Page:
We love Coca Cola. Not just the taste or the familiar and comforting design of the can, but its advertising. It’s always managed to make us happy, and in that sense, Coca Cola is a bit of an anomaly in the advertising landscape – not because nobody else is doing great advertising (there’s plenty of it out there), but because it has managed to create moments of brilliance repeatedly.

Unlike so many brands, Coca Cola knows exactly what it stands for. No matter what its most recent tagline is, it has always stood for sharing. And just like any solid person, Coke stays true to itself. It doesn’t change based on season, topical event, or because some genius says; “I think we need a new strategy to reinvigorate the brand”. Coke “reinvigorates” itself by consistently producing cool ways of showing us their single-minded message.

This in turn means that every time Coke’s ad agencies hit a moment of brilliance (and they do it regularly) they build a personality that we recognize immediately as Coca Cola. We predictable humans love and trust consistency; Coca Cola has become something that we can count on. But that hasn’t stopped them trying to impress us.

So when Coca Cola strays into questionable creative territory, it’s deeply unsettling. Everyone has seen at least one of Coke’s continual reinvention of their vending machines. For years it’s been their go-to for stirring emotions and, well, social media shares. And the method has served well.

They’ve had people sending cans of coke around the world, kissing, hugging machines, standing on each other’s shoulders, splitting cans in two, and even bridging political borders in an appropriately whimsical Coca Cola way.

But of late, the creative teams at Coke’s ad agencies have been flirting dangerously with the line that separates heartfelt advertising from exploitation. A line that, you would like to think, should be quite obvious to even the most air-headed creative and blindly enthusiastic marketer.

Alas, it isn’t so. In two recent campaigns it was decided that the pain and anguish felt by poverty-stricken migrant workers was an excellent opportunity to sell a few cans.

The first campaign from Singapore poses the problem that migrant workers are living thousands of miles from their families. It gets Singaporeans to write messages of gratitude, which are delivered with a can of Coke. A charming way of doing absolutely nothing to remedy the problem they’ve highlighted. All the while, the marketing team were rubbing their hands together and telling migrant workers to smile nicely for the cameras.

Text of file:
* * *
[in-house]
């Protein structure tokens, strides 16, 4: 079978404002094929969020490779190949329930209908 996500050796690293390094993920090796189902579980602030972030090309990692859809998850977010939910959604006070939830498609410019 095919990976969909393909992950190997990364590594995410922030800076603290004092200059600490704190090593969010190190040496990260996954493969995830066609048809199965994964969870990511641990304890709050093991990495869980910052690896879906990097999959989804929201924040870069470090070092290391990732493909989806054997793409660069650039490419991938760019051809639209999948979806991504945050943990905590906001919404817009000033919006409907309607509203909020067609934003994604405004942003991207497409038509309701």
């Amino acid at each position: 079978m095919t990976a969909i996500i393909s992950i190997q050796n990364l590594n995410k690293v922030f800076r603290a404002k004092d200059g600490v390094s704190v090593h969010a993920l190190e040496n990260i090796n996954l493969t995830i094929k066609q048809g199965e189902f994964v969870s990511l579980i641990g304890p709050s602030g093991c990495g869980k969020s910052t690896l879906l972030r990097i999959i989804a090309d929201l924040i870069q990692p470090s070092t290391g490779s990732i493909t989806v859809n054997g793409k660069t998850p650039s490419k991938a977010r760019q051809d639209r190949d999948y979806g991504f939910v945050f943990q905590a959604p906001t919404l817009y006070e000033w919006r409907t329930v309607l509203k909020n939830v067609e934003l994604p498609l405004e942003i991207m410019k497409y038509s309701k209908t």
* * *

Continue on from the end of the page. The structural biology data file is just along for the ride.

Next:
Then, someone in the marketing team showed it to their colleagues in Dubai, who said; “Hey, we have migrant workers too… Awesome.” And Coke’s next morally questionable campaign was hatched. This one at least went to the effort to address the problem they were posing. They produced a phone booth that allowed the workers to call home. The fact that they were required to be in possession of a Coca Cola bottle cap in order to make the call pushed this campaign from morally ambiguous to corporate and cold-hearted. And that’s not the Coca Cola we know and love.

What makes both of these videos such a moral slurry is that, quite clearly, migrant workers are not part of Coke’s target demographic. What does that mean? It means that Coke isn’t actually trying to attract these people to buy. Rather, using their desperately sad situation to leverage a bit of emotional investment to get us, the richer part of the world, to feel warm and fuzzy about how great Coke is. I’m sure the marketing department knows as well as we do that with a daily wage as low as $2-4, an ice-cold can of Coca Cola is not at the top of every migrant worker’s shopping list. And if they don’t, well, Coke needs a new marketing department.

With that said, we will forgive Coke for stepping out of line this once (or twice as it were), as long at they promise to return to the good old whimsical fun that we’re used to. No more trying to address deep-seated sociopolitical issues or exploitation, and we promise to keep buying your drink.

James Allen